South Sudan's devastating floods: why they happen and why they need a coherent national policy

The Sudd Institute

Author: Nhial Tiitmamer

Organization: The Sudd Institute

Type: Weekly Reviews

Date: 11/12/2019


Publication Summary

This year’s flood is one of the worst in South Sudan’s history. It has affected about one million people from 142,783 households in 8 of the former 10 states, compared to only 344,618 people in 2013. People lost homes, livelihoods, and shelter and got exposed to deadly diseases. Schools, roads, health centers and other useful forms of infrastructure have been destroyed.

This year’s flood emanated from an Indian Ocean climate event known as the Indian Ocean Dipole, which caused an increase of temperatures of Western India Ocean by 2 degrees Celsius. While the Indian Ocean Dipole is part of a regular climate variability, its effects have been worsened by global warming, a greenhouse gas induced situation that leads to temperature increase. Because of global warming, the climate is changing. Floods are becoming more frequent and severer than before. Therefore, South Sudan needs a coherent national adaptation and mitigation policy to protect lives, property and infrastructure against climate disasters.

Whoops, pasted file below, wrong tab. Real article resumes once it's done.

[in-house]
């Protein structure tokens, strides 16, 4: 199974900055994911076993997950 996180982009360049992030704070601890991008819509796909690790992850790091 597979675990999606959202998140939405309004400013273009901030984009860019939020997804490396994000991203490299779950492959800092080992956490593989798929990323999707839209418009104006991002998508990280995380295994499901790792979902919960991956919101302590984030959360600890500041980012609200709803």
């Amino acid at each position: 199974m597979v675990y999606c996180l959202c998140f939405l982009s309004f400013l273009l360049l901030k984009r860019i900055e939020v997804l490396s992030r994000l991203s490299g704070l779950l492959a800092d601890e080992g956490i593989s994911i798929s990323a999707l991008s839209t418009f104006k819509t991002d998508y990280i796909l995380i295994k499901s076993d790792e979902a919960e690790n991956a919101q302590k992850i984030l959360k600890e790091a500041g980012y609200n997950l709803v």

Nhial Tiitmamer's Biography

Nhial Tiitmamer is the Director of the Environmental and Natural Resources Program at the Sudd Institute and a part-time lecturer at the University of Juba. Before joining The Sudd Institute in 2013, Nhial spent research and consulting stints at Arletta Environmental Consulting in Calgary and at the University of Alberta in Canada. Nhial holds a B.A. in Environmental Studies with a minor in English Literature from the University of Alberta’s Augustana Campus and an M.Sc. in Sustainable Energy Development from the University of Calgary in Alberta, Canada. Nhial is the co-founder of the and has extensively commented and written on issues about South Sudan and Sudan.


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